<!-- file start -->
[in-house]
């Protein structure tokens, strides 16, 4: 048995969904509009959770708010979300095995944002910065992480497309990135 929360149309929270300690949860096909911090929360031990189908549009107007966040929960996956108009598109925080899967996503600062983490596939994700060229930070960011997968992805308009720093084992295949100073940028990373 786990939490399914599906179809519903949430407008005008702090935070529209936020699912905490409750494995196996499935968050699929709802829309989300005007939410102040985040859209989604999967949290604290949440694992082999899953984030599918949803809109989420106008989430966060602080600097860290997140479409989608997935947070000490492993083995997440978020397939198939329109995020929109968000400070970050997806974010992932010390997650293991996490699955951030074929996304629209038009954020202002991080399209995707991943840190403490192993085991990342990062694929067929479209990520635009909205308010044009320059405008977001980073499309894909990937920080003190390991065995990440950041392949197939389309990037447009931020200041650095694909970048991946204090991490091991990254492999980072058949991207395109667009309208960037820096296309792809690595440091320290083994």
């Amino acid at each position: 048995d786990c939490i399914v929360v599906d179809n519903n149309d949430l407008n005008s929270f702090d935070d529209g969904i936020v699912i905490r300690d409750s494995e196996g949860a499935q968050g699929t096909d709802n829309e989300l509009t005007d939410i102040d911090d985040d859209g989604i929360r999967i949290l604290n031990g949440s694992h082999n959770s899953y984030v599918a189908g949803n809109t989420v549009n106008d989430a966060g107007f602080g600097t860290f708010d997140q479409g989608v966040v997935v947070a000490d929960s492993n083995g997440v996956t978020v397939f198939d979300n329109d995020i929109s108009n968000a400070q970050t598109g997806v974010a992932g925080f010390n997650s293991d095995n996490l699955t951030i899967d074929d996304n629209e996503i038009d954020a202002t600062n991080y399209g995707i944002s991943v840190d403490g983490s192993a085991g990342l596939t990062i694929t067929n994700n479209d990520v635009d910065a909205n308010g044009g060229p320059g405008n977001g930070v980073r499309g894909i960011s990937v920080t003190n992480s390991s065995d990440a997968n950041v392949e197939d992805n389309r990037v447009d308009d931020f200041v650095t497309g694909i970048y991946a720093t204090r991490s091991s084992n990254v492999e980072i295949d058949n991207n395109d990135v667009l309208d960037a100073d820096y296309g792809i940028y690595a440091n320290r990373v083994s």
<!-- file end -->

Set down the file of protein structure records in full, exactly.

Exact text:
[in-house]
């Protein structure tokens, strides 16, 4: 048995969904509009959770708010979300095995944002910065992480497309990135 929360149309929270300690949860096909911090929360031990189908549009107007966040929960996956108009598109925080899967996503600062983490596939994700060229930070960011997968992805308009720093084992295949100073940028990373 786990939490399914599906179809519903949430407008005008702090935070529209936020699912905490409750494995196996499935968050699929709802829309989300005007939410102040985040859209989604999967949290604290949440694992082999899953984030599918949803809109989420106008989430966060602080600097860290997140479409989608997935947070000490492993083995997440978020397939198939329109995020929109968000400070970050997806974010992932010390997650293991996490699955951030074929996304629209038009954020202002991080399209995707991943840190403490192993085991990342990062694929067929479209990520635009909205308010044009320059405008977001980073499309894909990937920080003190390991065995990440950041392949197939389309990037447009931020200041650095694909970048991946204090991490091991990254492999980072058949991207395109667009309208960037820096296309792809690595440091320290083994």
């Amino acid at each position: 048995d786990c939490i399914v929360v599906d179809n519903n149309d949430l407008n005008s929270f702090d935070d529209g969904i936020v699912i905490r300690d409750s494995e196996g949860a499935q968050g699929t096909d709802n829309e989300l509009t005007d939410i102040d911090d985040d859209g989604i929360r999967i949290l604290n031990g949440s694992h082999n959770s899953y984030v599918a189908g949803n809109t989420v549009n106008d989430a966060g107007f602080g600097t860290f708010d997140q479409g989608v966040v997935v947070a000490d929960s492993n083995g997440v996956t978020v397939f198939d979300n329109d995020i929109s108009n968000a400070q970050t598109g997806v974010a992932g925080f010390n997650s293991d095995n996490l699955t951030i899967d074929d996304n629209e996503i038009d954020a202002t600062n991080y399209g995707i944002s991943v840190d403490g983490s192993a085991g990342l596939t990062i694929t067929n994700n479209d990520v635009d910065a909205n308010g044009g060229p320059g405008n977001g930070v980073r499309g894909i960011s990937v920080t003190n992480s390991s065995d990440a997968n950041v392949e197939d992805n389309r990037v447009d308009d931020f200041v650095t497309g694909i970048y991946a720093t204090r991490s091991s084992n990254v492999e980072i295949d058949n991207n395109d990135v667009l309208d960037a100073d820096y296309g792809i940028y690595a440091n320290r990373v083994s």